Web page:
Die Meistersinger von Nürnberg

Antonio Pappano
Chorus and Orchestra of the Royal Opera House Covent Garden London
Date/Location
1 January 2012
Royal Opera House Covent Garden London
Recording Type
  live  studio
  live compilation  live and studio
Cast
Hans SachsWolfgang Koch
Veit PognerJohn Tomlinson
Kunz VogelgesangColin Judson
Konrad NachtigallNicholas Folwell
Sixtus BeckmesserPeter Coleman-Wright
Fritz KothnerDonald Maxwell
Balthasar ZornMartyn Hill
Ulrich EißlingerAndrew Rees
Augustin MoserPablo Bemsch
Hermann OrtelJihoon Kim
Hans SchwartzRichard Wiegold
Hans FoltzJeremy White
Walther von StolzingSimon O’Neill
DavidToby Spence
EvaEmma Bell
MagdaleneHeather Shipp
Ein NachtwächterRobert Lloyd
Gallery
The Guardian

Hours of fun with Pappano’s crowd-pleaser

It could have been a long night, but thanks to a fine cast and newly knighted Antonio Pappano, Royal Opera’s high-wire Meistersinger flew by

Every opera production is a high-wire act. Will it sound right, will it work on stage, will it pay for itself? It’s not only the singers and the audience who, in different ways, hold their breath. Wagner’s Die Meistersinger von Nürnberg, vast in scale, with an outsized cast and orchestra and a chorus of townsfolk who have to be able to riot without coming to grief, makes nerve-racking demands on every person in the company.

Not content with these existing hazards, Graham Vick’s amiable, politics-free production for the Royal Opera House, new in 1993 and last seen in 2002, opts for real funambulism. In the nocturnal mayhem of Act II, acrobats tumble from trapdoors in the ceiling and swing and somersault perilously over their fellow rioters in the square below. Windows of light, in Richard Hudson’s Brueghel-inspired medieval-toytown designs, open one by one like an advent calendar with naughty angels in nightgowns being ejected from on high, though I doubt those sitting up in the gods could see them.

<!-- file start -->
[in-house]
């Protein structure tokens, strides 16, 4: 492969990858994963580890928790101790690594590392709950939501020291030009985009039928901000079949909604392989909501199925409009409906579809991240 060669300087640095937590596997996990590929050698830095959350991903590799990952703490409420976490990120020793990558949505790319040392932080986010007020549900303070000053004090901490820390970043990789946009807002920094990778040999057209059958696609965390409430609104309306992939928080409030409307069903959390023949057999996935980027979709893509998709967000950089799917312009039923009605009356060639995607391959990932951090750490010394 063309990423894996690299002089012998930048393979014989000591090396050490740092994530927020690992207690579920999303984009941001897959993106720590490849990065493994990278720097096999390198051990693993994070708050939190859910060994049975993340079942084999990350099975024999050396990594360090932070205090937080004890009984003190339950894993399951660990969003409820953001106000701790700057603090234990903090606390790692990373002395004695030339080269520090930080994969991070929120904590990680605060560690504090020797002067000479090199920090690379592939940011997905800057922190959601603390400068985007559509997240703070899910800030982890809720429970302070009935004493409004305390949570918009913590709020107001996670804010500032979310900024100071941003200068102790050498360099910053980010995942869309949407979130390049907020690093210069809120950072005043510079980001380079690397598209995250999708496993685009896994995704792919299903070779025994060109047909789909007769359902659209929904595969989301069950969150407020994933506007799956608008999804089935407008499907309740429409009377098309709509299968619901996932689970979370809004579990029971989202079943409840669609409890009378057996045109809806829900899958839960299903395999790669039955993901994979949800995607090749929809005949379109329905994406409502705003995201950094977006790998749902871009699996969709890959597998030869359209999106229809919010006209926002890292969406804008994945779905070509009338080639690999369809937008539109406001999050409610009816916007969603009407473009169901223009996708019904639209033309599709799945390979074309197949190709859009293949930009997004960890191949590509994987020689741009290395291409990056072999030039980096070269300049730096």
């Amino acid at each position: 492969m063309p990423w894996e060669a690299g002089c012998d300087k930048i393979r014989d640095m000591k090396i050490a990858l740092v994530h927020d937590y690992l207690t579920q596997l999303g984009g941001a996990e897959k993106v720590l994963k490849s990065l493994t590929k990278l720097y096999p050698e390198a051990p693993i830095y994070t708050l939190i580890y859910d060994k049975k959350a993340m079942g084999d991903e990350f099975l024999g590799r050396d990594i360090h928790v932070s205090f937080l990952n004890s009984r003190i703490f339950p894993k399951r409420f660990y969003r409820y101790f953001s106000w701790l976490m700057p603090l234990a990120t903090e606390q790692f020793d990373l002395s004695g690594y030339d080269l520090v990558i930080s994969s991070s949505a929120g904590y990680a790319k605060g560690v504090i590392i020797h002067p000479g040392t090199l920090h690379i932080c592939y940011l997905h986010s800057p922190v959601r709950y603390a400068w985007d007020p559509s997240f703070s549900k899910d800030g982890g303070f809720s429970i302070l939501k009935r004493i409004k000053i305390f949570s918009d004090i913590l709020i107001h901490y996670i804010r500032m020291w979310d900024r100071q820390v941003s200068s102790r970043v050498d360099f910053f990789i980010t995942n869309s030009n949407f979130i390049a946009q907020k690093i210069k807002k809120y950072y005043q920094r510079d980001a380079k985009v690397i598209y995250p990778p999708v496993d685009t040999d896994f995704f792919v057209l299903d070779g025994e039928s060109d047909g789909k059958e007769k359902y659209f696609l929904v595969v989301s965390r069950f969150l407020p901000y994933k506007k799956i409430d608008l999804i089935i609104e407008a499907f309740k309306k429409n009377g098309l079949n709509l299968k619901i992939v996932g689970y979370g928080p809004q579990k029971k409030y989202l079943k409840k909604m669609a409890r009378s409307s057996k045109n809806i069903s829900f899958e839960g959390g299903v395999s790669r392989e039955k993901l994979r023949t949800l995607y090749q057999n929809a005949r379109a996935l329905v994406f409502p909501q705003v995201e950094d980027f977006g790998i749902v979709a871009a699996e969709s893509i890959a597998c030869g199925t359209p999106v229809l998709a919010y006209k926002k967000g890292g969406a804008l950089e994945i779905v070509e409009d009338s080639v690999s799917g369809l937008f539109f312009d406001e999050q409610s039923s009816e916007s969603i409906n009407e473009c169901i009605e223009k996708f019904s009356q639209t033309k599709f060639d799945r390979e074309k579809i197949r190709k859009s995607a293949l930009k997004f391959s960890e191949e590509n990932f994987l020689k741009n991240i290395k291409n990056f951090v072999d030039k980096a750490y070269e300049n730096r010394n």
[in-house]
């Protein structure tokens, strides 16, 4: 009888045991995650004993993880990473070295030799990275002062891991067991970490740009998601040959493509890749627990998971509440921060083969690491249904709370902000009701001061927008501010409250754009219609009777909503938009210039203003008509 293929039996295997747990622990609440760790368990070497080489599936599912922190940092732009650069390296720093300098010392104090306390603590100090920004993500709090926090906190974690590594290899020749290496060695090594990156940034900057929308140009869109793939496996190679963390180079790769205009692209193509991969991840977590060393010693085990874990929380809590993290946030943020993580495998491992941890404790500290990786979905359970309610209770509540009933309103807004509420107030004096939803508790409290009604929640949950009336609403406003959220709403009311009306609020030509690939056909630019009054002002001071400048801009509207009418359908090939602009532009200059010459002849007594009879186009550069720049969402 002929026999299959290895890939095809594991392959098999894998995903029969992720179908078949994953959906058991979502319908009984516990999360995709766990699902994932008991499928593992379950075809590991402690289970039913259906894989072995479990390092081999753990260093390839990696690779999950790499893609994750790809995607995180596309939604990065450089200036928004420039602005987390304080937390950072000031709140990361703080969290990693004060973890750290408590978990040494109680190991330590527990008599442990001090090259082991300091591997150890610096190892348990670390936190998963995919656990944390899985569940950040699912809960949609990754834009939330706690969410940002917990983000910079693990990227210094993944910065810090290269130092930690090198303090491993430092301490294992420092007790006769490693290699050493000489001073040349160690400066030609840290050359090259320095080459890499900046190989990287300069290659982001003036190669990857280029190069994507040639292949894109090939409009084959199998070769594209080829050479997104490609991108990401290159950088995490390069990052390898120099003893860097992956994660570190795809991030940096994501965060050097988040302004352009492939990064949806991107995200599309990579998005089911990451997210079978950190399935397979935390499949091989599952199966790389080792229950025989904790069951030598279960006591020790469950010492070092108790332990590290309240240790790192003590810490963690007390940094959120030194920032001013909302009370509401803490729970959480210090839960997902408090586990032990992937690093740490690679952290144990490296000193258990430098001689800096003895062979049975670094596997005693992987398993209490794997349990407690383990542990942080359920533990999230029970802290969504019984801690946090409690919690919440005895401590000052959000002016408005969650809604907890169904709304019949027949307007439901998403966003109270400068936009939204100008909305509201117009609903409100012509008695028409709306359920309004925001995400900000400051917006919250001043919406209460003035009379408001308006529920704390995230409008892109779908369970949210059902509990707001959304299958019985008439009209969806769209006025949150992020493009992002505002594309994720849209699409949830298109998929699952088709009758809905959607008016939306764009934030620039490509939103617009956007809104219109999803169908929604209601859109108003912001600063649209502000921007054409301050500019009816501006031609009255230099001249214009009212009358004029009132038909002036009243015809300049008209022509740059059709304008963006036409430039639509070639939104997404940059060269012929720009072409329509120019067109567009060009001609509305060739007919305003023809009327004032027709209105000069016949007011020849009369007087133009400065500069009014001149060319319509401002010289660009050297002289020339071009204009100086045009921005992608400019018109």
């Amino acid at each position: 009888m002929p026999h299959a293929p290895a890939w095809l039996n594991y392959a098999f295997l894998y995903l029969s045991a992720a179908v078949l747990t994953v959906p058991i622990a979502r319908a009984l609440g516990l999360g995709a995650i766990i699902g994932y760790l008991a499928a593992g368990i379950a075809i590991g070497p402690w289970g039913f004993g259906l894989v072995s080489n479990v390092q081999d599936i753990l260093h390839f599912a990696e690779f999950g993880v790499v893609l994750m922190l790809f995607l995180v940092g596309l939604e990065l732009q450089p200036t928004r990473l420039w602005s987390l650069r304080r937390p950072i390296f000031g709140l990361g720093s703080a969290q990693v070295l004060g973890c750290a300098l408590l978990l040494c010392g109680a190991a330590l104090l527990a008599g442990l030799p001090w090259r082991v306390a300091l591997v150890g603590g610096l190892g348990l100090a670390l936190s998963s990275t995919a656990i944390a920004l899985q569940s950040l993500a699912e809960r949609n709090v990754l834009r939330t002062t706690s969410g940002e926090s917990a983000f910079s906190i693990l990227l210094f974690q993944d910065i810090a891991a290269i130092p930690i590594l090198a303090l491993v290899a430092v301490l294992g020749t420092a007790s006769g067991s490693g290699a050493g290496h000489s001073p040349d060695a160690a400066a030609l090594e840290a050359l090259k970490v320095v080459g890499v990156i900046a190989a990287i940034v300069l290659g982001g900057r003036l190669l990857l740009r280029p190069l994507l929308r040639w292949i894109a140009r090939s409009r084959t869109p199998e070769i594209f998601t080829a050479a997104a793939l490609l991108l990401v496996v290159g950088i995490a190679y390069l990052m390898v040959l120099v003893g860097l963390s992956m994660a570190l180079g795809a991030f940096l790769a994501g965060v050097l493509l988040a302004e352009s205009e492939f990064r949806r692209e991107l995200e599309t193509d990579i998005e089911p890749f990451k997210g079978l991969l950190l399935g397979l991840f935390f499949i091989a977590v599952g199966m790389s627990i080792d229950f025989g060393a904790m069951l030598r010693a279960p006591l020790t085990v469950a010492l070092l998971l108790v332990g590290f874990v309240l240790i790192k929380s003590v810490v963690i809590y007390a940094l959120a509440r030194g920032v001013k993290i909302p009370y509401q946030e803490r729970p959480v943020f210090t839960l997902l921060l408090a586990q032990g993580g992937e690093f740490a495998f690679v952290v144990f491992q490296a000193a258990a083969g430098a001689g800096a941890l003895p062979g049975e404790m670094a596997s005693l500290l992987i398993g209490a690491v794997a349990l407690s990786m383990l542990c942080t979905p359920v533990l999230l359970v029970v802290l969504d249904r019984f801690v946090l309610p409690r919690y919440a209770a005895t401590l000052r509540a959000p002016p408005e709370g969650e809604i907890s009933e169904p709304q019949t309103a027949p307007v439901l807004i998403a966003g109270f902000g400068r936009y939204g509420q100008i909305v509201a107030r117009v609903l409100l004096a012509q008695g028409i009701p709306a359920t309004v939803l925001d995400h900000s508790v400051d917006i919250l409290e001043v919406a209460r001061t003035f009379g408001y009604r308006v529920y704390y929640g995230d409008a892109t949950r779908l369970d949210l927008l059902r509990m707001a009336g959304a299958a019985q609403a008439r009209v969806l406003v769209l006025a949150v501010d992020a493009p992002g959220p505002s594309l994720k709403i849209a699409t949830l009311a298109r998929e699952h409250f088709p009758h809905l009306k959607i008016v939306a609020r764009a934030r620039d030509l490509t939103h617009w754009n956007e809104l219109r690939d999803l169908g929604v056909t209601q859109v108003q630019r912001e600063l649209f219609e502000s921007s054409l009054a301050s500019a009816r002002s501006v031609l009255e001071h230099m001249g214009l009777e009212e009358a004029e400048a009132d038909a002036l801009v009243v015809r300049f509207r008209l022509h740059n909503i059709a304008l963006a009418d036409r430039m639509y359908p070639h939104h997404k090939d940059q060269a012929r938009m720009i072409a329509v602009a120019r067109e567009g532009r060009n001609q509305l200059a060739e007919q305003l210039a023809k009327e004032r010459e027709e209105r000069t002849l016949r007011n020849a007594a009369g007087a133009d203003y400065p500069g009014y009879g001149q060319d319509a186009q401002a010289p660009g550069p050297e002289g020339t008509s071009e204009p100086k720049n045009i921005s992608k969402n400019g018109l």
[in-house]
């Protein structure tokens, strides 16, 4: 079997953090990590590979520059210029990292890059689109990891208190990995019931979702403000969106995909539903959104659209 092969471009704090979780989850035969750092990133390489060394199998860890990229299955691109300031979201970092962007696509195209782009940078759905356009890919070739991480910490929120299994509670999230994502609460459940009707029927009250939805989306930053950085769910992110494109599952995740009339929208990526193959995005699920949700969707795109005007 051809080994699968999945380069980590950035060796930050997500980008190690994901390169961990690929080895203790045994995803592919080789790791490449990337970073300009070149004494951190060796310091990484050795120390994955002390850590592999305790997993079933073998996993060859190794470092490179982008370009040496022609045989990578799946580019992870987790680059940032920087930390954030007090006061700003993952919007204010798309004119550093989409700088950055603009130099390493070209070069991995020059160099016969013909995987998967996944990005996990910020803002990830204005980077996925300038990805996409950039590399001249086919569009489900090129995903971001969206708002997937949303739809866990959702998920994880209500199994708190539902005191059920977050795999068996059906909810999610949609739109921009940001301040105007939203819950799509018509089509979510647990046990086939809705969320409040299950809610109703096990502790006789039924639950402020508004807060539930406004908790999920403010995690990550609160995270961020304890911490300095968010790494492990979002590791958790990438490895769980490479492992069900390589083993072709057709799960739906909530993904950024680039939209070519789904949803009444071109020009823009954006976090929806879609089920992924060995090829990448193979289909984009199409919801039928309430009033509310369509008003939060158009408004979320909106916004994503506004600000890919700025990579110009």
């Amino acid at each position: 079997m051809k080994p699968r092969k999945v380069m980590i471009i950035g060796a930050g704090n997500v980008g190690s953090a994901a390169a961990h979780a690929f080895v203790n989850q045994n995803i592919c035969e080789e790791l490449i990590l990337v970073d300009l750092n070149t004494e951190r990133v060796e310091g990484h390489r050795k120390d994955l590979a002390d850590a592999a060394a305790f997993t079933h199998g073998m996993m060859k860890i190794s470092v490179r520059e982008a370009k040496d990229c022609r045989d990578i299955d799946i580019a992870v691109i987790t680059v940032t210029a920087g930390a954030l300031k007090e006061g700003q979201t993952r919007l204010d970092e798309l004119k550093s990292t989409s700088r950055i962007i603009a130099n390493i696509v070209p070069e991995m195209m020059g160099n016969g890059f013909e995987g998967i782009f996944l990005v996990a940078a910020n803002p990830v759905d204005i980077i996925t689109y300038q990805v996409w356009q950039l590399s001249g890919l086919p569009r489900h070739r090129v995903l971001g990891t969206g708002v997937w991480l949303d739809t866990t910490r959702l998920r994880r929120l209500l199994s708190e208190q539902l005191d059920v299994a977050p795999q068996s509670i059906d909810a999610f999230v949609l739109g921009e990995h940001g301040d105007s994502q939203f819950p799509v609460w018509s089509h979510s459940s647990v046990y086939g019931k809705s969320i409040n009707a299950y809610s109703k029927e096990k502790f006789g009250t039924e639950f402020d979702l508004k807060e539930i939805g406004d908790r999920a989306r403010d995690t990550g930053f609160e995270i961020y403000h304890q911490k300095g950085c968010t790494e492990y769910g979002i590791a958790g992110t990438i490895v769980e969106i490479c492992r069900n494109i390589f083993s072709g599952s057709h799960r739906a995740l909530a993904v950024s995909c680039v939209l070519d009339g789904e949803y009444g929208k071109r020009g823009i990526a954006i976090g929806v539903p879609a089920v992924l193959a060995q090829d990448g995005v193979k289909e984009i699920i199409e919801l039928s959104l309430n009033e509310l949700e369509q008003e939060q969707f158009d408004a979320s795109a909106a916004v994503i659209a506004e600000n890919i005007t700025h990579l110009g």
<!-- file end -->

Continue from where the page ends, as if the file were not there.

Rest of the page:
The setting for Meistersinger is of course Midsummer – St John’s Eve – but the colour and light of Vick’s staging proved a mood-lifter last week as the winter solstice approached. Not everything worked. There was an excess of under-rehearsed fussy detail. Yet in this five-hour masterpiece the success of the music matters more. The Royal Opera’s music director, Antonio Pappano, achieved the near miracle of showing that this work has no longueurs – only badly paced performances.

Even the laborious Act I debate about art and tradition sped by, not least because the part of the esteemed, veteran Meistersinger, Pogner, was taken by the esteemed veteran Wagnerian John Tomlinson. He created the role of the shoemaker poet Hans Sachs for this production and has now graduated to this senior role – a character who had always appeared frankly an old bore, as well as an idiot in offering his daughter, Eva, in marriage to the winner of a song contest. But Tomlinson graces every role he plays with freshness and imagination (I have said this before? Several times? Even critics have weaknesses).